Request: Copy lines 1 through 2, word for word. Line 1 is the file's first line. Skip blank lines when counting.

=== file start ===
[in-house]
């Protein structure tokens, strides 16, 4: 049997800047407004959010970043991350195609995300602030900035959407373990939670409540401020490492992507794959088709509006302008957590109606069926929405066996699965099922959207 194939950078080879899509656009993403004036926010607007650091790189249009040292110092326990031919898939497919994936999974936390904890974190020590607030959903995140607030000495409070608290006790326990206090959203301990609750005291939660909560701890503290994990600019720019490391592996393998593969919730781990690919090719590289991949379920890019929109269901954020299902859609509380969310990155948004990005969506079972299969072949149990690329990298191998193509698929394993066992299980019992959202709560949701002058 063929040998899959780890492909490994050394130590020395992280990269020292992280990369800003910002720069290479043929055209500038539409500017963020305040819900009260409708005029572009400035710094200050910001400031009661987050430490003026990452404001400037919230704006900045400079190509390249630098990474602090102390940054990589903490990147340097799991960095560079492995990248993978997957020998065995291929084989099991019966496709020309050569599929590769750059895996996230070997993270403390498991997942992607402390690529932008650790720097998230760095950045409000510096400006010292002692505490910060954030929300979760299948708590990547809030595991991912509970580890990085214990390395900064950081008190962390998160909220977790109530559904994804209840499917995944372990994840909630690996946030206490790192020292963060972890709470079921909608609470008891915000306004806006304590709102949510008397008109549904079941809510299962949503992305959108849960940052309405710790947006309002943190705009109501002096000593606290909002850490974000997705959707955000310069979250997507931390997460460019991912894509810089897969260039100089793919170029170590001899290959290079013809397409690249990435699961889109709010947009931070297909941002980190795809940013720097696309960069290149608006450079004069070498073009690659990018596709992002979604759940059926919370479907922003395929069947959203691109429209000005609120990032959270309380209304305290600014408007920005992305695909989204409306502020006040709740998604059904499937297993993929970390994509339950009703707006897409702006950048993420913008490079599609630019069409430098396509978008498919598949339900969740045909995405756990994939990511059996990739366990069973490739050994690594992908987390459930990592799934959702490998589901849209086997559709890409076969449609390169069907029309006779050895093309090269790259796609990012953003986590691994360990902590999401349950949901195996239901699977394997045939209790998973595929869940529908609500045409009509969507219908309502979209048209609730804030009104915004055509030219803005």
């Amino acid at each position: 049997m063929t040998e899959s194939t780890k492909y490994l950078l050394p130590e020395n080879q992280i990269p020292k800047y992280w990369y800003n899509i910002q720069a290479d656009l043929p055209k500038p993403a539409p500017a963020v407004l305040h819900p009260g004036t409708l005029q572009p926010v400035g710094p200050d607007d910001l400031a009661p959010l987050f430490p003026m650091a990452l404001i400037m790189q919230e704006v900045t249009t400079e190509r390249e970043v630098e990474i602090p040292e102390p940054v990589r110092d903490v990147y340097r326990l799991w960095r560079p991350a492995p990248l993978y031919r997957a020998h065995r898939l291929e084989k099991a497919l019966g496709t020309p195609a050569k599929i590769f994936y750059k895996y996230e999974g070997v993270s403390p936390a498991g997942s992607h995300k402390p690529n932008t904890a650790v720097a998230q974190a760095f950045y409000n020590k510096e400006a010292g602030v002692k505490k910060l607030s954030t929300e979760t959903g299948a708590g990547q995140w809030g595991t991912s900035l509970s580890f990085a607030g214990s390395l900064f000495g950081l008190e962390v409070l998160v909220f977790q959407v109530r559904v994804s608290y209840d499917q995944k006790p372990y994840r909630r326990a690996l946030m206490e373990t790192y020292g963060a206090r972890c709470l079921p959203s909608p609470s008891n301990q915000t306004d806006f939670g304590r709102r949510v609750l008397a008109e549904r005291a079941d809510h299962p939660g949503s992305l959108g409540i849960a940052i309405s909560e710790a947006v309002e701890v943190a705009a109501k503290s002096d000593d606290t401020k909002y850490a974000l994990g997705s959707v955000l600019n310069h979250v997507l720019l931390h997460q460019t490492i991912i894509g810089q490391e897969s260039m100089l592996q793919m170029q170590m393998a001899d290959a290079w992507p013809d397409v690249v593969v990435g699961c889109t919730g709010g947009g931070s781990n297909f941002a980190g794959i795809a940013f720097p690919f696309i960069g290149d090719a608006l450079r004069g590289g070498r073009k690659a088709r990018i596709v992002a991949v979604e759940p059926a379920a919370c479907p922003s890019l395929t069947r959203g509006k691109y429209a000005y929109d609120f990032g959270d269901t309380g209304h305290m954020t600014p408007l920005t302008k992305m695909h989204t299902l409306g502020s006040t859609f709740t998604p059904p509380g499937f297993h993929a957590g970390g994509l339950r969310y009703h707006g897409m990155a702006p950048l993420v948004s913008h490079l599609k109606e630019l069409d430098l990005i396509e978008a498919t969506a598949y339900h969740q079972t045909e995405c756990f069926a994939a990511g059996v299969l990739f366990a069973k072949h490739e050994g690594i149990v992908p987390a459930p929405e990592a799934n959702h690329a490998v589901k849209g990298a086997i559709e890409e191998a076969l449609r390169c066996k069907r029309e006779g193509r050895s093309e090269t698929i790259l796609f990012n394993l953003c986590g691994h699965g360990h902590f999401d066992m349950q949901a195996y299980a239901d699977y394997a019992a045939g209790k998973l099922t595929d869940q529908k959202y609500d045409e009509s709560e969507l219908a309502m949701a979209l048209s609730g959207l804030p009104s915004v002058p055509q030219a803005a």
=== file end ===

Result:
[in-house]
């Protein structure tokens, strides 16, 4: 049997800047407004959010970043991350195609995300602030900035959407373990939670409540401020490492992507794959088709509006302008957590109606069926929405066996699965099922959207 194939950078080879899509656009993403004036926010607007650091790189249009040292110092326990031919898939497919994936999974936390904890974190020590607030959903995140607030000495409070608290006790326990206090959203301990609750005291939660909560701890503290994990600019720019490391592996393998593969919730781990690919090719590289991949379920890019929109269901954020299902859609509380969310990155948004990005969506079972299969072949149990690329990298191998193509698929394993066992299980019992959202709560949701002058 063929040998899959780890492909490994050394130590020395992280990269020292992280990369800003910002720069290479043929055209500038539409500017963020305040819900009260409708005029572009400035710094200050910001400031009661987050430490003026990452404001400037919230704006900045400079190509390249630098990474602090102390940054990589903490990147340097799991960095560079492995990248993978997957020998065995291929084989099991019966496709020309050569599929590769750059895996996230070997993270403390498991997942992607402390690529932008650790720097998230760095950045409000510096400006010292002692505490910060954030929300979760299948708590990547809030595991991912509970580890990085214990390395900064950081008190962390998160909220977790109530559904994804209840499917995944372990994840909630690996946030206490790192020292963060972890709470079921909608609470008891915000306004806006304590709102949510008397008109549904079941809510299962949503992305959108849960940052309405710790947006309002943190705009109501002096000593606290909002850490974000997705959707955000310069979250997507931390997460460019991912894509810089897969260039100089793919170029170590001899290959290079013809397409690249990435699961889109709010947009931070297909941002980190795809940013720097696309960069290149608006450079004069070498073009690659990018596709992002979604759940059926919370479907922003395929069947959203691109429209000005609120990032959270309380209304305290600014408007920005992305695909989204409306502020006040709740998604059904499937297993993929970390994509339950009703707006897409702006950048993420913008490079599609630019069409430098396509978008498919598949339900969740045909995405756990994939990511059996990739366990069973490739050994690594992908987390459930990592799934959702490998589901849209086997559709890409076969449609390169069907029309006779050895093309090269790259796609990012953003986590691994360990902590999401349950949901195996239901699977394997045939209790998973595929869940529908609500045409009509969507219908309502979209048209609730804030009104915004055509030219803005």